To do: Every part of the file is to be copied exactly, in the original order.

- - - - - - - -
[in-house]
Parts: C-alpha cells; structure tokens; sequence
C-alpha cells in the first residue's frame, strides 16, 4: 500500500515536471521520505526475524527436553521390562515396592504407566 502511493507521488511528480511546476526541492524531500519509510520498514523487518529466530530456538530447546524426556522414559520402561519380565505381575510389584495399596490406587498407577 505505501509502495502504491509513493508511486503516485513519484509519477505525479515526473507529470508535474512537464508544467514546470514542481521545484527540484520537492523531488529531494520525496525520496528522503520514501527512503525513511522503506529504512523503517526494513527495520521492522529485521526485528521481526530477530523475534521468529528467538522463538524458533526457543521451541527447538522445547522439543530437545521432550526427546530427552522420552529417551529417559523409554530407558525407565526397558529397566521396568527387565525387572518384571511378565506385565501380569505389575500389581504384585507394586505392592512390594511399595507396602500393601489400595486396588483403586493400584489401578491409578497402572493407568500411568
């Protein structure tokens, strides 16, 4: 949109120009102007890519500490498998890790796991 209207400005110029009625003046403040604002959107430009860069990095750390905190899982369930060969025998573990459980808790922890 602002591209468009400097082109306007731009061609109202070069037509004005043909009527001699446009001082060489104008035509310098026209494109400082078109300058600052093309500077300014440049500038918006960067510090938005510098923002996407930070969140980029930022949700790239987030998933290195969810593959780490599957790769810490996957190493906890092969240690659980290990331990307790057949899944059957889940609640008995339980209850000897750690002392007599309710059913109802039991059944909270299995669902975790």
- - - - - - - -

[in-house]
Parts: C-alpha cells; structure tokens; sequence
C-alpha cells in the first residue's frame, strides 16, 4: 500500500515536471521520505526475524527436553521390562515396592504407566 502511493507521488511528480511546476526541492524531500519509510520498514523487518529466530530456538530447546524426556522414559520402561519380565505381575510389584495399596490406587498407577 505505501509502495502504491509513493508511486503516485513519484509519477505525479515526473507529470508535474512537464508544467514546470514542481521545484527540484520537492523531488529531494520525496525520496528522503520514501527512503525513511522503506529504512523503517526494513527495520521492522529485521526485528521481526530477530523475534521468529528467538522463538524458533526457543521451541527447538522445547522439543530437545521432550526427546530427552522420552529417551529417559523409554530407558525407565526397558529397566521396568527387565525387572518384571511378565506385565501380569505389575500389581504384585507394586505392592512390594511399595507396602500393601489400595486396588483403586493400584489401578491409578497402572493407568500411568
């Protein structure tokens, strides 16, 4: 949109120009102007890519500490498998890790796991 209207400005110029009625003046403040604002959107430009860069990095750390905190899982369930060969025998573990459980808790922890 602002591209468009400097082109306007731009061609109202070069037509004005043909009527001699446009001082060489104008035509310098026209494109400082078109300058600052093309500077300014440049500038918006960067510090938005510098923002996407930070969140980029930022949700790239987030998933290195969810593959780490599957790769810490996957190493906890092969240690659980290990331990307790057949899944059957889940609640008995339980209850000897750690002392007599309710059913109802039991059944909270299995669902975790």